Date: July 16, 2019

Mainly cloudy with 60 percent chance of showers. Risk of a thunderstorm this afternoon. Wind southwest 20 km/h gusting to 40. High 29. Humidex 37. UV index 7 or high.


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Travel Immunization Links


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Traveller's Diarrhea

This page was reviewed or revised on Tuesday, July 26, 2016 3:50 PM

Environmental Health & Prevention Services

Each year, thousands of Canadian sun-seekers may be returning home with more than just memories of their trip. Nausea, stomach cramps, vomiting and diarrhea can be some of the more unpleasant side effects from a getaway.

Diarrhea is the most common medical problem affecting up to 60% of travellers visiting developing countries.

Bacteria are the most common cause of gastrointestinal illness. The most common causes include Escherichia coli (ETEC E. coli), Campylobacter jejuni, Salmonelle species, and Shigella species.

Episodes of traveller’s diarrhea usually begin abruptly, either during travel or soon after returning home. Although usually mild and self limiting, travellers’ diarrhea can adversely affect the quality of a vacation or the success of a business trip.

Traveller’s diarrhea is avoidable. The risk will depend on the quality and purity of the food and water consumed, and the use of good personal hygiene practices.

Travellers’ are also reminded that too much sun, alcohol and spicy food may disturb their usual digestive processes. Protection from sun exposure, and none or moderate consumption of alcohol and spicy food are recommended.

Food-borne gastrointestinal illness

  • Contaminated food is the most common cause of traveller’s diarrhea
  • Highest risk foods include custards, mousses, potato salads, mayonnaise and seafood as well as salad bars, raw vegetables and fruits that cannot be easily cleaned such as grapes, strawberries, and raspberries
  • Although eating food purchased from street vendors can enhance the traveller’s cross cultural experience, many lack adequate sanitary facilities and proper refrigeration, allowing for an increased risk of travellers’ diarrhea

Water-borne gastrointestinal illness

  • While most drinking water in Canada is treated to remove organisms which can cause illness, this may not always be the case in other countries
  • If untreated water is used to wash or prepare food, the food can become contaminated with disease-causing organisms
  • Water-borne diarrheal illness usually results from the ingestion of viruses and parasites in water contaminated by human or agricultural fecal waste

Food and water precautions

Key principles to remember are:


  • Eat only food that has been well-cooked and is still hot when served
  • Drink only purified water that has been boiled or disinfected with chlorine or iodine, or commercially bottled water in sealed containers
  • Use bottled water for brushing teeth and rinsing toothbrush
  • Drinking carbonated drinks without ice, including beer, is usually safe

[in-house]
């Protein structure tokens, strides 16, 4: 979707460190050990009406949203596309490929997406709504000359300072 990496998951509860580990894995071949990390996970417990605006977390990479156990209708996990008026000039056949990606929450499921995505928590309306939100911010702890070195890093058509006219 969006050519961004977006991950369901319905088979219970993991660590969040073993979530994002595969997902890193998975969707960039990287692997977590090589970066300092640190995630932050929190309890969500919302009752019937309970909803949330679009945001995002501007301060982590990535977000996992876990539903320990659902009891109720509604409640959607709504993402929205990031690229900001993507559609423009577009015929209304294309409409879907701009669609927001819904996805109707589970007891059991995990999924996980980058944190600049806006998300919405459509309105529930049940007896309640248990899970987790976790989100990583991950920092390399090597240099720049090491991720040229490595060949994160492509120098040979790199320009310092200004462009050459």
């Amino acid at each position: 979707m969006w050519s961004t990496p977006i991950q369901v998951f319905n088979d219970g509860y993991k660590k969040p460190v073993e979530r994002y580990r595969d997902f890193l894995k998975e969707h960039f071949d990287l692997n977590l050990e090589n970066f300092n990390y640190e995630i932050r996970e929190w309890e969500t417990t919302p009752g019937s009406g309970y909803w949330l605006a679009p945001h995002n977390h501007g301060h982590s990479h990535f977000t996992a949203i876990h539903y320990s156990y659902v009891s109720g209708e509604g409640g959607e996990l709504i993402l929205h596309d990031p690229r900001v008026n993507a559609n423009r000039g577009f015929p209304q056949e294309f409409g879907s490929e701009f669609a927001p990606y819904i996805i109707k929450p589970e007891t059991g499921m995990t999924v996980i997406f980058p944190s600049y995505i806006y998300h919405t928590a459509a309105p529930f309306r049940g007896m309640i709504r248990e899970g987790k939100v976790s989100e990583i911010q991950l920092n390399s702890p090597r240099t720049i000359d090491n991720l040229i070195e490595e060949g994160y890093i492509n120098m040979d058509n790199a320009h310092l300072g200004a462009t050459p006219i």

• Avoid ice, unless is had been made with pure water
  • Boil unpasteurized milk
  • Avoid unpasteurized dairy products and ice cream
  • Avoid uncooked foods – especially shellfish and salads
  • Fruits and vegetables that can be peeled are usually safe
  • Avoid food from street vendors
  • Wash hands before eating or drinking


  • If nausea, stomach cramps, diarrhea or vomiting develops during travel or after returning, seek medical attention if the symptoms persist longer than 48 hours, or if there is bloody diarrhea
  • Most cases are self-limiting and clear up in a few days
  • Diarrhea can cause dehydration if the lost fluid and electrolytes are not replaced
  • The most important aspect of treating diarrhea is rehydration

Prophylactic Medications

  • Dukoral™ is an inactivated, oral vaccine licensed for protection against diarrhea caused by cholera and Escherichia coli (ETEC), the most common single cause of traveller’s diarrhea. This vaccine provides short-term protection (approx. 3 months) against diarrhea caused by ETEC.
  • The most effective antibiotics for prophylaxis are the fluoroquinolones (ciprofloxin, norfloxacin, ofloxacin, and levofloxacin).
  • Imodium® (loperamide HCL) is an effective antimotility agent available to decrease the duration and severity of diarrhea in mild to moderate cases in adults and children over 2 years of age
  • Pepto-Bismol - Bismuth subsalicylate coats the lining of your stomach making it harder for bacteria to penetrate and has an antibacterial property to it.


  • Is it essential to drink more fluids as soon as possible
  • Most cases are self-limiting and clear up in a few days
  • Diarrhea can cause dehydration if the lost fluid and electrolytes are not replaced
  • The most important aspect of treating diarrhea is rehydration

Homemade Oral Rehydration Solutions

Ingredients Amount
Recipe 1 Fruit juice
Honey (pasteurized)
Baking soda
240 ml (1 cup)
2.5 ml (½ tsp)
0.5 ml ( tsp)
1ml (¼ tsp)
Recipe 2 Purified water
1 litre
5 ml (1 tsp)
40 ml (8 tsp)